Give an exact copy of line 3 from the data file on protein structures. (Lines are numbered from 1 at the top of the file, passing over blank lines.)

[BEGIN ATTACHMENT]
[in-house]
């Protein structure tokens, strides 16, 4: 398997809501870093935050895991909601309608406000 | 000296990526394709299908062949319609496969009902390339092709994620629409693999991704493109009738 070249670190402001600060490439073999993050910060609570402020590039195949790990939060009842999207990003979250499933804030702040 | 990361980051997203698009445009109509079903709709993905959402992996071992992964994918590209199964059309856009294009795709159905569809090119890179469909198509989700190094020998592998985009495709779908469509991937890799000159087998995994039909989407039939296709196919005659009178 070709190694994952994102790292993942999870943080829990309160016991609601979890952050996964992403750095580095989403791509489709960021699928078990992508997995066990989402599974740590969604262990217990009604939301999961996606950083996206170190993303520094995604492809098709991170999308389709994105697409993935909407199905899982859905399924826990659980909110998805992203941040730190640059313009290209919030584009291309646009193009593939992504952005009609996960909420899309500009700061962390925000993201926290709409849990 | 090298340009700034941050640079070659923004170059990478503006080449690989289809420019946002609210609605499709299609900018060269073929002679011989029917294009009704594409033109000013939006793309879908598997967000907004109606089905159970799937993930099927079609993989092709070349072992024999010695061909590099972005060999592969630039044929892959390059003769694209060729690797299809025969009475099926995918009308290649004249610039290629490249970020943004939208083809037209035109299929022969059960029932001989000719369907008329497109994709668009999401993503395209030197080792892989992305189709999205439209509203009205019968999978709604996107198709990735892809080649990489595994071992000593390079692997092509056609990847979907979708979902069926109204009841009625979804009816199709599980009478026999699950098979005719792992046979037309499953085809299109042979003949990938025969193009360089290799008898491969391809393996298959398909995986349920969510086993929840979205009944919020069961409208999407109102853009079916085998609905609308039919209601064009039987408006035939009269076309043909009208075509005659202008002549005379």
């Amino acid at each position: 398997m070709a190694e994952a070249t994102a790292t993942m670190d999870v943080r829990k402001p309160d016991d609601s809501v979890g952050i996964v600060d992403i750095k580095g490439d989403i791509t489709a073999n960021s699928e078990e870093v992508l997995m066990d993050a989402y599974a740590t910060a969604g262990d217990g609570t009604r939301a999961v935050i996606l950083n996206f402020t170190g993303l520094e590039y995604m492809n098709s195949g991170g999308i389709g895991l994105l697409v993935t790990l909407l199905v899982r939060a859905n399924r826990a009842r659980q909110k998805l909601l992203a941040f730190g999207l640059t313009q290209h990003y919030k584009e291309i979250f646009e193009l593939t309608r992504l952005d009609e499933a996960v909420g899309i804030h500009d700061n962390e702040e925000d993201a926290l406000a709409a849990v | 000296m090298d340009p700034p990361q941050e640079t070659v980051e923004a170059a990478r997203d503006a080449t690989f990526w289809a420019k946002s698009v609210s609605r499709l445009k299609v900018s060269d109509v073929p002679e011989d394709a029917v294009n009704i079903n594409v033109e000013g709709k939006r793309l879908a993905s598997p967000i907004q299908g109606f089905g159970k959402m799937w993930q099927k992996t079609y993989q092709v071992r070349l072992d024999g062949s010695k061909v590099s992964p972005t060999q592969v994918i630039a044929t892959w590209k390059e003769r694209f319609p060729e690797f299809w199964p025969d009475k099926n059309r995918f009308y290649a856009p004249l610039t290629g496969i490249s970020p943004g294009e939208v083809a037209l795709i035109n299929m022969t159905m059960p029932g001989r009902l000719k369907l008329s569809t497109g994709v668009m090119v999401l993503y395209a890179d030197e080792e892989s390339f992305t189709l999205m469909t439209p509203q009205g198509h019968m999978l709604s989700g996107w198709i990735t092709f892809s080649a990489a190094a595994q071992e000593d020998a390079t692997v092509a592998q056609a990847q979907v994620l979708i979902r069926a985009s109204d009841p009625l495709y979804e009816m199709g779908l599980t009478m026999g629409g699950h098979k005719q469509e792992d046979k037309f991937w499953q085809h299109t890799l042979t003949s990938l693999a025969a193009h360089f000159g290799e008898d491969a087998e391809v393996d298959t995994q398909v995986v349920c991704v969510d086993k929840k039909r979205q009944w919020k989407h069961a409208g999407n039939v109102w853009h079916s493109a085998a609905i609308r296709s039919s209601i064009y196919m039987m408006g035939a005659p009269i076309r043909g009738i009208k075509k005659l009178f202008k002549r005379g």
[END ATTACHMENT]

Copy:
């Amino acid at each position: 398997m070709a190694e994952a070249t994102a790292t993942m670190d999870v943080r829990k402001p309160d016991d609601s809501v979890g952050i996964v600060d992403i750095k580095g490439d989403i791509t489709a073999n960021s699928e078990e870093v992508l997995m066990d993050a989402y599974a740590t910060a969604g262990d217990g609570t009604r939301a999961v935050i996606l950083n996206f402020t170190g993303l520094e590039y995604m492809n098709s195949g991170g999308i389709g895991l994105l697409v993935t790990l909407l199905v899982r939060a859905n399924r826990a009842r659980q909110k998805l909601l992203a941040f730190g999207l640059t313009q290209h990003y919030k584009e291309i979250f646009e193009l593939t309608r992504l952005d009609e499933a996960v909420g899309i804030h500009d700061n962390e702040e925000d993201a926290l406000a709409a849990v | 000296m090298d340009p700034p990361q941050e640079t070659v980051e923004a170059a990478r997203d503006a080449t690989f990526w289809a420019k946002s698009v609210s609605r499709l445009k299609v900018s060269d109509v073929p002679e011989d394709a029917v294009n009704i079903n594409v033109e000013g709709k939006r793309l879908a993905s598997p967000i907004q299908g109606f089905g159970k959402m799937w993930q099927k992996t079609y993989q092709v071992r070349l072992d024999g062949s010695k061909v590099s992964p972005t060999q592969v994918i630039a044929t892959w590209k390059e003769r694209f319609p060729e690797f299809w199964p025969d009475k099926n059309r995918f009308y290649a856009p004249l610039t290629g496969i490249s970020p943004g294009e939208v083809a037209l795709i035109n299929m022969t159905m059960p029932g001989r009902l000719k369907l008329s569809t497109g994709v668009m090119v999401l993503y395209a890179d030197e080792e892989s390339f992305t189709l999205m469909t439209p509203q009205g198509h019968m999978l709604s989700g996107w198709i990735t092709f892809s080649a990489a190094a595994q071992e000593d020998a390079t692997v092509a592998q056609a990847q979907v994620l979708i979902r069926a985009s109204d009841p009625l495709y979804e009816m199709g779908l599980t009478m026999g629409g699950h098979k005719q469509e792992d046979k037309f991937w499953q085809h299109t890799l042979t003949s990938l693999a025969a193009h360089f000159g290799e008898d491969a087998e391809v393996d298959t995994q398909v995986v349920c991704v969510d086993k929840k039909r979205q009944w919020k989407h069961a409208g999407n039939v109102w853009h079916s493109a085998a609905i609308r296709s039919s209601i064009y196919m039987m408006g035939a005659p009269i076309r043909g009738i009208k075509k005659l009178f202008k002549r005379g």